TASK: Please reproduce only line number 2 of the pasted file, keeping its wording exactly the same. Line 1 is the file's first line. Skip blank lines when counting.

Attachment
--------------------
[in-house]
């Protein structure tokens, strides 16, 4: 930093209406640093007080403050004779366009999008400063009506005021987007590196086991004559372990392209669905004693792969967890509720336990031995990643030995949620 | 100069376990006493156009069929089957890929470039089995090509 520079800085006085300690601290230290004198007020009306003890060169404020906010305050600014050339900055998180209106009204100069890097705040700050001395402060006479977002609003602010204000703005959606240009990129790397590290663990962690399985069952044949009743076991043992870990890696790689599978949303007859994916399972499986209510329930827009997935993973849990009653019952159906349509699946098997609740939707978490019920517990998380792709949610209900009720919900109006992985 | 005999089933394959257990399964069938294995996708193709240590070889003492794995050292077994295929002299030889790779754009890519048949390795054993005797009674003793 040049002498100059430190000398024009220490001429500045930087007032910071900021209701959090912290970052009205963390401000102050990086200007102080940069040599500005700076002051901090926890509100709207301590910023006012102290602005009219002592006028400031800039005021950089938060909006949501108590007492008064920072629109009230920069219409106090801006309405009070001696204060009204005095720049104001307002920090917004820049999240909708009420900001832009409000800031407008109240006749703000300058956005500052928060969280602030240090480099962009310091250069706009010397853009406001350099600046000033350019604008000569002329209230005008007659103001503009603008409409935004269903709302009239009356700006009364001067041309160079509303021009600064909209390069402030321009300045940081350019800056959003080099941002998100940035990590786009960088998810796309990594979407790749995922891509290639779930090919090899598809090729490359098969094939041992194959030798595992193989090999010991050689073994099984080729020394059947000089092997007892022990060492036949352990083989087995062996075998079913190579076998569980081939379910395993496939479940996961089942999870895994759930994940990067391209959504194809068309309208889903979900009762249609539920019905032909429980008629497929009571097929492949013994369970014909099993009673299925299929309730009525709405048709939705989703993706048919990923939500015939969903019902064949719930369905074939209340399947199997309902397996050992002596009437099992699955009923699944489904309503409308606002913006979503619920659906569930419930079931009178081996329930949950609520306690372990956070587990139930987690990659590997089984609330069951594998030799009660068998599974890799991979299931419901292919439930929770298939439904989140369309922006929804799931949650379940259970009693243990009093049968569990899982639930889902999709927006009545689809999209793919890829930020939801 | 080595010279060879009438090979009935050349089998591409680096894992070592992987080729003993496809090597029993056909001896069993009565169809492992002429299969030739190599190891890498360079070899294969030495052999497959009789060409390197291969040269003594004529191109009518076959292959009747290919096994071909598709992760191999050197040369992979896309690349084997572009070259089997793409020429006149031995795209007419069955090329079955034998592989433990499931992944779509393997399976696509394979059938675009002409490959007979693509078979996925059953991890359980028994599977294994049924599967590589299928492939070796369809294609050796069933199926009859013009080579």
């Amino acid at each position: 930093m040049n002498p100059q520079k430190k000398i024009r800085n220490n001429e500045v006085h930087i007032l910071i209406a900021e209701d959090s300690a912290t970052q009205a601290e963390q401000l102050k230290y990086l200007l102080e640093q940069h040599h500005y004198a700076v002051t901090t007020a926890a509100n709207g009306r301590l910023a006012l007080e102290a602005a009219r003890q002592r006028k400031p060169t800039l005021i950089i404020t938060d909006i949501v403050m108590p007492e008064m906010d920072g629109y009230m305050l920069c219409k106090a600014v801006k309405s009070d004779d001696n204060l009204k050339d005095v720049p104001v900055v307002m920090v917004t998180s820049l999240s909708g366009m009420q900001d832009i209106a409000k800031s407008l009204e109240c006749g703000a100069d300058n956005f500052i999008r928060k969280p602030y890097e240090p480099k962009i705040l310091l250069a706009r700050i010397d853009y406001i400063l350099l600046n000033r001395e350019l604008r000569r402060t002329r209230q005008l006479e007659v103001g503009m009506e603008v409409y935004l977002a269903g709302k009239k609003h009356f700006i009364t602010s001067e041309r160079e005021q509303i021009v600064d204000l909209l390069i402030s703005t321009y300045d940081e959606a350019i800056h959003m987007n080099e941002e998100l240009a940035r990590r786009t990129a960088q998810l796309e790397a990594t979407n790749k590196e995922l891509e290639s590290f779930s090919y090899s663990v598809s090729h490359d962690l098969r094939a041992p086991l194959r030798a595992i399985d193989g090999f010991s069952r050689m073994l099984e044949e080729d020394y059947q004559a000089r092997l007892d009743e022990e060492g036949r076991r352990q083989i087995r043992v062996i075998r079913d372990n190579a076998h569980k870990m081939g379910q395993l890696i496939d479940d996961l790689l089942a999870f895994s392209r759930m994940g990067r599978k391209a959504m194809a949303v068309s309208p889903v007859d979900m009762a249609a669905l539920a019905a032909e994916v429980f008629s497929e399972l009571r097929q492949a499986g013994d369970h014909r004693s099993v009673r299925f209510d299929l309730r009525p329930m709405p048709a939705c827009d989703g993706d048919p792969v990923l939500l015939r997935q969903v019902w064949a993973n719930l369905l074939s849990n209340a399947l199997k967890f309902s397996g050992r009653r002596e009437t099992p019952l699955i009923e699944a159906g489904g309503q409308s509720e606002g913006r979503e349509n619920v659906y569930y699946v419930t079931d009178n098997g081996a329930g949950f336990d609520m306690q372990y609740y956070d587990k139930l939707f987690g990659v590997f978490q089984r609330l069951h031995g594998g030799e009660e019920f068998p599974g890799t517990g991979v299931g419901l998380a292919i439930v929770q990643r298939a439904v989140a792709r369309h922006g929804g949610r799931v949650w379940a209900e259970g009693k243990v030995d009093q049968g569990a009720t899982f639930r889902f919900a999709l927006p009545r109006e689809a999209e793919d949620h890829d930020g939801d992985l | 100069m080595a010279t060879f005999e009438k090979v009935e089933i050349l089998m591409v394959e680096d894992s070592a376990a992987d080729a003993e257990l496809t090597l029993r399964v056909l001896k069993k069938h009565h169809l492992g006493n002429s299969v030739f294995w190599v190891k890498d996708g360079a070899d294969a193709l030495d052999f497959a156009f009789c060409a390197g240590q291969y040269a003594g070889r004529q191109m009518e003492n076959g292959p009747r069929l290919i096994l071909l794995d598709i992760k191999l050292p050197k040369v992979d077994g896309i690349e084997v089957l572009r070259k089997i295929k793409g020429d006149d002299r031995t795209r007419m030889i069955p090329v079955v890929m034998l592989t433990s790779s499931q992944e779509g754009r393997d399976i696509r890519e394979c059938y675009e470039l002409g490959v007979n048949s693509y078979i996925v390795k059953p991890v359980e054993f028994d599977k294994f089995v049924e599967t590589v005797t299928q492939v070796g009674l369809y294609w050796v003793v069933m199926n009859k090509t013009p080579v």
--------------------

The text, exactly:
């Protein structure tokens, strides 16, 4: 930093209406640093007080403050004779366009999008400063009506005021987007590196086991004559372990392209669905004693792969967890509720336990031995990643030995949620 | 100069376990006493156009069929089957890929470039089995090509 520079800085006085300690601290230290004198007020009306003890060169404020906010305050600014050339900055998180209106009204100069890097705040700050001395402060006479977002609003602010204000703005959606240009990129790397590290663990962690399985069952044949009743076991043992870990890696790689599978949303007859994916399972499986209510329930827009997935993973849990009653019952159906349509699946098997609740939707978490019920517990998380792709949610209900009720919900109006992985 | 005999089933394959257990399964069938294995996708193709240590070889003492794995050292077994295929002299030889790779754009890519048949390795054993005797009674003793 040049002498100059430190000398024009220490001429500045930087007032910071900021209701959090912290970052009205963390401000102050990086200007102080940069040599500005700076002051901090926890509100709207301590910023006012102290602005009219002592006028400031800039005021950089938060909006949501108590007492008064920072629109009230920069219409106090801006309405009070001696204060009204005095720049104001307002920090917004820049999240909708009420900001832009409000800031407008109240006749703000300058956005500052928060969280602030240090480099962009310091250069706009010397853009406001350099600046000033350019604008000569002329209230005008007659103001503009603008409409935004269903709302009239009356700006009364001067041309160079509303021009600064909209390069402030321009300045940081350019800056959003080099941002998100940035990590786009960088998810796309990594979407790749995922891509290639779930090919090899598809090729490359098969094939041992194959030798595992193989090999010991050689073994099984080729020394059947000089092997007892022990060492036949352990083989087995062996075998079913190579076998569980081939379910395993496939479940996961089942999870895994759930994940990067391209959504194809068309309208889903979900009762249609539920019905032909429980008629497929009571097929492949013994369970014909099993009673299925299929309730009525709405048709939705989703993706048919990923939500015939969903019902064949719930369905074939209340399947199997309902397996050992002596009437099992699955009923699944489904309503409308606002913006979503619920659906569930419930079931009178081996329930949950609520306690372990956070587990139930987690990659590997089984609330069951594998030799009660068998599974890799991979299931419901292919439930929770298939439904989140369309922006929804799931949650379940259970009693243990009093049968569990899982639930889902999709927006009545689809999209793919890829930020939801 | 080595010279060879009438090979009935050349089998591409680096894992070592992987080729003993496809090597029993056909001896069993009565169809492992002429299969030739190599190891890498360079070899294969030495052999497959009789060409390197291969040269003594004529191109009518076959292959009747290919096994071909598709992760191999050197040369992979896309690349084997572009070259089997793409020429006149031995795209007419069955090329079955034998592989433990499931992944779509393997399976696509394979059938675009002409490959007979693509078979996925059953991890359980028994599977294994049924599967590589299928492939070796369809294609050796069933199926009859013009080579």